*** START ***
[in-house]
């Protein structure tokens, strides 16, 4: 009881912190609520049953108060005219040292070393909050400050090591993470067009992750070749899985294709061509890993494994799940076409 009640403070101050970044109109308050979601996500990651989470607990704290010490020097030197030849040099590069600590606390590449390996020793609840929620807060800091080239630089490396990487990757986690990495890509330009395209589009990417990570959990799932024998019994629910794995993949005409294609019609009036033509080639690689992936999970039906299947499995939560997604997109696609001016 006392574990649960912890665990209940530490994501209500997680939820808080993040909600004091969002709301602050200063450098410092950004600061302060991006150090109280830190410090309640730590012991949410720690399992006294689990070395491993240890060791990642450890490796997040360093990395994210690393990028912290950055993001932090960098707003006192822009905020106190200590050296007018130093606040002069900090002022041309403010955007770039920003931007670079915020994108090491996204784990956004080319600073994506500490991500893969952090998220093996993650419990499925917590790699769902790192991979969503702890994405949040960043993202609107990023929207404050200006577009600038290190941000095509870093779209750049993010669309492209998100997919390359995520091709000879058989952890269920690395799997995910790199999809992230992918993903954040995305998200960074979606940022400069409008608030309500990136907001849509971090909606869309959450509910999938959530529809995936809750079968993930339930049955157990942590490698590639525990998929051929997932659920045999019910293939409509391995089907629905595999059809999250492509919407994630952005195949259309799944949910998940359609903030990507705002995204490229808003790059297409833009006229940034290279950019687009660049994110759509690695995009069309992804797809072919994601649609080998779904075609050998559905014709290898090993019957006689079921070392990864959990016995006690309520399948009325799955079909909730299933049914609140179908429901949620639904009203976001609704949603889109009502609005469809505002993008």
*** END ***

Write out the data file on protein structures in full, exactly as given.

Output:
[in-house]
């Protein structure tokens, strides 16, 4: 009881912190609520049953108060005219040292070393909050400050090591993470067009992750070749899985294709061509890993494994799940076409 009640403070101050970044109109308050979601996500990651989470607990704290010490020097030197030849040099590069600590606390590449390996020793609840929620807060800091080239630089490396990487990757986690990495890509330009395209589009990417990570959990799932024998019994629910794995993949005409294609019609009036033509080639690689992936999970039906299947499995939560997604997109696609001016 006392574990649960912890665990209940530490994501209500997680939820808080993040909600004091969002709301602050200063450098410092950004600061302060991006150090109280830190410090309640730590012991949410720690399992006294689990070395491993240890060791990642450890490796997040360093990395994210690393990028912290950055993001932090960098707003006192822009905020106190200590050296007018130093606040002069900090002022041309403010955007770039920003931007670079915020994108090491996204784990956004080319600073994506500490991500893969952090998220093996993650419990499925917590790699769902790192991979969503702890994405949040960043993202609107990023929207404050200006577009600038290190941000095509870093779209750049993010669309492209998100997919390359995520091709000879058989952890269920690395799997995910790199999809992230992918993903954040995305998200960074979606940022400069409008608030309500990136907001849509971090909606869309959450509910999938959530529809995936809750079968993930339930049955157990942590490698590639525990998929051929997932659920045999019910293939409509391995089907629905595999059809999250492509919407994630952005195949259309799944949910998940359609903030990507705002995204490229808003790059297409833009006229940034290279950019687009660049994110759509690695995009069309992804797809072919994601649609080998779904075609050998559905014709290898090993019957006689079921070392990864959990016995006690309520399948009325799955079909909730299933049914609140179908429901949620639904009203976001609704949603889109009502609005469809505002993008």